Today I tried to make a new post on this blog, and this is the page with which I was presented:
This page is entirely about writing a post. Yet the part of the page in which I can compose the post is only 6.12% of the total page area! The other 93.88% of the page is devoted to blank space, useless links, website nav, and generally anything but what I need. This is like writing an essay through the mail slot in my front door. Am I the only one with this complaint?
It appears the text box is resizable, and I am an idiot. However, I still think it’s bad web design to have it so small by default. If I didn’t realize, a lot of less technical people definitely won’t.
A few days ago, I got a copy of TIME Magazine in the mail with an advertisement that really struck me as near-perfect. I thought I’d write a quick post about it since I haven’t heard mention of it on any of my usual tech blogs (or Hacker News).
I do 90% of my work on my Macbook Pro. It’s the 2011 model with the 15″ 1680×1050 antiglare screen, Core i7 processor, and 8GB of RAM. It’s an amazing machine and I wouldn’t want to use anything else at home. However, I also spend 4-6 hours a day in class and another 2+ just generally “out”, and it became a bit cumbersome to always carry a 6+lb laptop that gets <4hrs of battery life (this figure used to be higher). So I decided I would get some better mobile gear. The obvious choice would be a MacBook Pro (or any ultrabook) however I didn’t want to spend all that money. I made a list of what I want in a mobile device:
- All day or multi-day battery
- Relatively cheap (<$600)
- Effortless sync with my other devices
- Ability to take notes, browse the internet, and code
This is not an easy task. At first, it seemed like such a device would have to wait a few years. But over the last few months, I figured out a setup that works for me.
After making Hacker News Inline Reply I wanted to make a more complicated Chrome Extension. I have always liked the Reddit Toolbar, so I decided to replicate the experience for Hacker News.
Hacker News Toolbar
Clicking the link above will get you the Chrome Extension for the HN Toolbar! The HN Toolbar is a combination of a Chrome Extension and a Sinatra app running on Heroku. The Chrome Extension redirects external links on the HN home page to the HN Toolbar website. The website then loads and styles the comments alongside an iframe of the content page. To get around iframing restrictions, the Sinatra app actually proxies all linked content on the framed page, which was most of the challenge in building this.
You can see all of the code for the toolbar and the extension on my Github under the hntoolbar repo.
I made my first Chrome Extension!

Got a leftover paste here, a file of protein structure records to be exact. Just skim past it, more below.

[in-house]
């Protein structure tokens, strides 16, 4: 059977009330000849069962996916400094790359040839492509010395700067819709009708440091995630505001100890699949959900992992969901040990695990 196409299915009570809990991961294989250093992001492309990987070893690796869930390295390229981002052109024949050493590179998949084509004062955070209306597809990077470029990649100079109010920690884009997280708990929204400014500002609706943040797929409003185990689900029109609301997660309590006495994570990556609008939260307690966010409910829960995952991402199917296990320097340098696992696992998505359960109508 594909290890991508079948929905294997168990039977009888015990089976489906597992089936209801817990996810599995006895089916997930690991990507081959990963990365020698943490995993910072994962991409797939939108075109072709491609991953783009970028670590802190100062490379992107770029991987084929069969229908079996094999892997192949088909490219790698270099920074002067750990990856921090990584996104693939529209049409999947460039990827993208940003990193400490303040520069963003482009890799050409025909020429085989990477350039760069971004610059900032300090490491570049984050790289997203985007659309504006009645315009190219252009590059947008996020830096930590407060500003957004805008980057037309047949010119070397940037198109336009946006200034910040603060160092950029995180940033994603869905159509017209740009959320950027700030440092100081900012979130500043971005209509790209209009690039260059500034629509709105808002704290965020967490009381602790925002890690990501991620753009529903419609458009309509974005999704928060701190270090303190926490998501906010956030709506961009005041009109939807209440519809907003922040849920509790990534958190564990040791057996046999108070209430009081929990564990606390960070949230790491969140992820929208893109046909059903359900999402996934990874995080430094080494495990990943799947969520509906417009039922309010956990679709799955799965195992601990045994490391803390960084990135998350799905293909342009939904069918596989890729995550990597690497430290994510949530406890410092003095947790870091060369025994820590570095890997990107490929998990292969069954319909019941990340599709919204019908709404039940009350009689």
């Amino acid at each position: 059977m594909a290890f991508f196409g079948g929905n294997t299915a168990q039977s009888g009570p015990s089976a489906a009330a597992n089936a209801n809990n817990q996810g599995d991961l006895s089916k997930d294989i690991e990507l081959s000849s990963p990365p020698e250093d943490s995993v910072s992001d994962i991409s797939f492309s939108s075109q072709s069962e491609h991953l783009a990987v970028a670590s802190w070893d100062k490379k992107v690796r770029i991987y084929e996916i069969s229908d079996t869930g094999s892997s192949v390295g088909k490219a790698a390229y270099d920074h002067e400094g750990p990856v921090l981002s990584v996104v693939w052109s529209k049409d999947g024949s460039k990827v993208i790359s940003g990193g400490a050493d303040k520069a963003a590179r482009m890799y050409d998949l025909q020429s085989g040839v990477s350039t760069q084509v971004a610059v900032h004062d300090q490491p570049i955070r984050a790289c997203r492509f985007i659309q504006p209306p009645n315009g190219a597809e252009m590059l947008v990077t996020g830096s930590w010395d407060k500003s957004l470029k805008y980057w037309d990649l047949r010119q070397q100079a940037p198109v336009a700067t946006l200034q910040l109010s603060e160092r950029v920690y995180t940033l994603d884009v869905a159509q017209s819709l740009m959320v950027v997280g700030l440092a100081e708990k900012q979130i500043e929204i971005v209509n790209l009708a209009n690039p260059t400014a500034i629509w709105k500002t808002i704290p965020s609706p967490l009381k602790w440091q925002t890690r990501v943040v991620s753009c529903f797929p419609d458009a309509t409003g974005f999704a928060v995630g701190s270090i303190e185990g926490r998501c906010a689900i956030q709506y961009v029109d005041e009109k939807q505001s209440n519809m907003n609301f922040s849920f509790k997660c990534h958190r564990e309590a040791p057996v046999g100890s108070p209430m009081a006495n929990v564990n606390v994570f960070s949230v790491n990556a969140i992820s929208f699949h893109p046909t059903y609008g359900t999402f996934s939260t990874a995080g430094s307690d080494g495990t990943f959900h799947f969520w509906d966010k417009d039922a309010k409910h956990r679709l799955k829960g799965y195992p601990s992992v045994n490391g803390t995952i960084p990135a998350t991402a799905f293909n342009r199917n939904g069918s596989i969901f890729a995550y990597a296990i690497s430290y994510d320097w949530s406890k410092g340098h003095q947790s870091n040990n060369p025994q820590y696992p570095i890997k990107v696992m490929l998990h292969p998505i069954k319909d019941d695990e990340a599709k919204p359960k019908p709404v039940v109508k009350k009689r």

It lets you reply to Hacker News comments inline, check it out:
Follow the discussion on Hacker News
In today’s age of free apps and an open web, many of the products essential to the daily life of a connected citizen are supported by advertisements. The meaning of an ad supported website has changed a lot over the past 10 years. In 2000, most websites would throw 3-4 popup ads and a banner ad at each customer, hoping to get a click by accident, frustration, or luck. Today, most ad supported websites and apps will instead show a single, targeted ad. This improvement was facilitated by the aggregation of user data that allows advertisers to target customers by demographic.
When signing up for any free service today, it is par for the course to click “Accept” on a 10+ page EULA or TOS that gives the company the right to collect and/or distribute your personal data. Most people are fine with simple data collection, but the sale of personal data from one company to another makes many uncomfortable or angry. However, one must look at the information market from a more rational perspective in order to understand why any web service with your data would be wise to sell it as fast as possible.
Over the weekend I was playing with Haskell (by reading through Learn You a Haskell for Great Good!) and I got to the chapter on IO. I saw that the author made a todo list manager similar to the famous “todo.txt” with just a single, short Haskell script. I wanted to extend the example but make something with simpler code, more features, and something I would actually use. The result?
Simple Haskell Product Manager (shpm)
It’s my first ever Haskell program more than a few lines long, and I am using it every day. I am really loving Haskell as a language. SHPM is mostly IO based so it’s not a great example of Haskell’s functional awesomeness, but it still shows how powerful the language is and how little boilerplate it has compared to my other favorite (Java).
SHPM manages a file called shpm.txt and keeps your todo list up to date with just a few simple commands:
shpm list -> list all tasks by project (in color)
shpm list -nc -> list all tasks by project (no color)
shpm add "Some Task" -> add "Some Task" to project "Other"
shpm add "Some Project" "Some Task" -> add "Some Task" to the project "Some Project", creating the project if necessary
shpm remove -> list all tasks and choose one to remove
shpm remove n -> remove task #n from the list
And here are some action shots: